The study was published in the International Journal of Sports Nutrition. It was the work of researchers associated with universities in Australia, Croatia, the UK and the US.
The researchers’ aim was to further elucidate how caffeine boosts acute exercise performance and whether it does so more for some people than others and why.
Caffeine is one of the oldest botanical stimulants known to man. It has been ingested for more than a thousand years in the form of tea, whose common consumption in China stated during the Tang dynasty around 700 CE.
Long prized for its effects on mental clarity, and to some extent for its ability to help those who consume it to stay awake longer, caffein has more recently been researched for its performance benefits. Early research focused more on endurance events such as cycling time trial performance, partly, it seems, because this particular activity is easy to conduct in a controlled manner in a lab. These studies consistently found statistically significant performance improvements. The authors of the present study noted that previous studies have linked genetic variation to a difference in caffeine’s effects on endurance exercise, but there is less know about how these genetic difference affect power movements.
How does genetic availability affect caffeine’s effect on high intensity exercise?
It has already been well established that the CYP1A2 gene encodes an enzyme known as P450-1A2 that is responsible for 95% of caffeine metabolism. Some individuals make a lot of this enzyme, others less, and so have come to be known as ‘fast’ metabolizers or ‘slow’ metabolizers.
“Significantly greater ergogenic effects of caffeine on aerobic endurance have been reported for individuals with the AA genotype [‘fast’ metabolizers], compared with C allele carriers [‘slow’ metabolizers]. However, for high-intensity exercise tasks of a shorter duration, the evidence is less clear,” they wrote.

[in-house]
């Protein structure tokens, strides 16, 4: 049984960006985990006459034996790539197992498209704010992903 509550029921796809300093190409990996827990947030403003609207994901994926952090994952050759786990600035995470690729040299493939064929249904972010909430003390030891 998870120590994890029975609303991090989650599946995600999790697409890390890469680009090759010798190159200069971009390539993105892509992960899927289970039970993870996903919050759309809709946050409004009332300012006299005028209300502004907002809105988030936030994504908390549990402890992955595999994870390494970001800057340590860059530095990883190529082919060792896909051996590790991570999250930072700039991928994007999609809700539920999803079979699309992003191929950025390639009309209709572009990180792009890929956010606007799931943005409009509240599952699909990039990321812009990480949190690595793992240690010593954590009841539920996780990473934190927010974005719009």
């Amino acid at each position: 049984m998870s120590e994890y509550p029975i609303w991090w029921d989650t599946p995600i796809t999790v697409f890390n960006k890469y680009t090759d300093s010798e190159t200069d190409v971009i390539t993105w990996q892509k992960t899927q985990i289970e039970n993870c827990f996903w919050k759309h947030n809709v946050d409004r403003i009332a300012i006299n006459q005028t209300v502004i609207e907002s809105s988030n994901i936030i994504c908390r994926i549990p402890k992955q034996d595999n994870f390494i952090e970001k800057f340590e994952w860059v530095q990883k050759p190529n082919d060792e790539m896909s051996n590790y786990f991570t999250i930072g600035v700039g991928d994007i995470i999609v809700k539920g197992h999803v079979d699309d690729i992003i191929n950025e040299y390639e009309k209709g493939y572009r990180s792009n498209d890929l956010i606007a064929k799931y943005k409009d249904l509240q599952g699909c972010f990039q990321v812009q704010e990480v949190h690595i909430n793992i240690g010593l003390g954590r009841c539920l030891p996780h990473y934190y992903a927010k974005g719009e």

It stands to reason that the different speed of metabolism would mean there would always be different amounts of caffeine in the subjects’ systems, so there should be some variation in how caffeine affects even fairly brief, high intensity exercise tests.
However, with the little amount of data available, the picture is not clear, the researchers noted. One study done with 19 basketball players doing jump tests and another using trained subjects doing sprint tests found no difference in caffeine’s effects for the different genotypes. But a 2019 study published in an Irish journal did find a difference when measuring things like total number of bench presses and leg presses, with the fast metabolizers benefiting more.
The present study recruited 22 young men who were trained in resistance exercise. Of the group, 13 carried the AA genotype, while 9 were C allele carriers. The test measured bench press speed and power as well as how many repetitions the subjects could manage to exhaustion at 85% of their peak 1 rep weight. The study also included a Wingate sprint test and a vertical leap measurement.
Caffeine helped both groups similarly
All subjects ingested caffeine at a dose of 3 gramps per kilogram of body weight or a placebo. 90 minutes before they were tested. The researchers found that for these measures, caffeine boosted performance for both groups and there was no statistically significant difference between how the two groups performed versus placebo.
“This study found that caffeine is acutely ergogenic for movement velocity, power output, and muscle endurance in resistance exercise, vertical jump height, and peak, mean, and minimum power in a Wingate test. . . . The comparisons of the effects of caffeine on exercise performance between individuals with the AA genotype and AC/CC genotypes found no significant differences,” they concluded.
The authors noted that about 60% of participants could tell when they had ingested the caffeine as opposed to placebo, which is a potential limitation of the study. But they cited previous research that showed that in other caffeine studies this incomplete blinding did not significant alter the placebo effect, so they said the effect of this issue on their results was likely small.
“We would suggest that future research in this area explores both the quality and quantity of the performed repetitions, to provide a more comprehensive assessment of possible effects of caffeine,” they added.
Source: Journal of the International Society of Sports Nutrition
17, Article number: 21 (2020)
CYP1A2 genotype and acute effects of caffeine on resistance exercise, jumping, and sprinting performance
Authors: Grgic J, et al.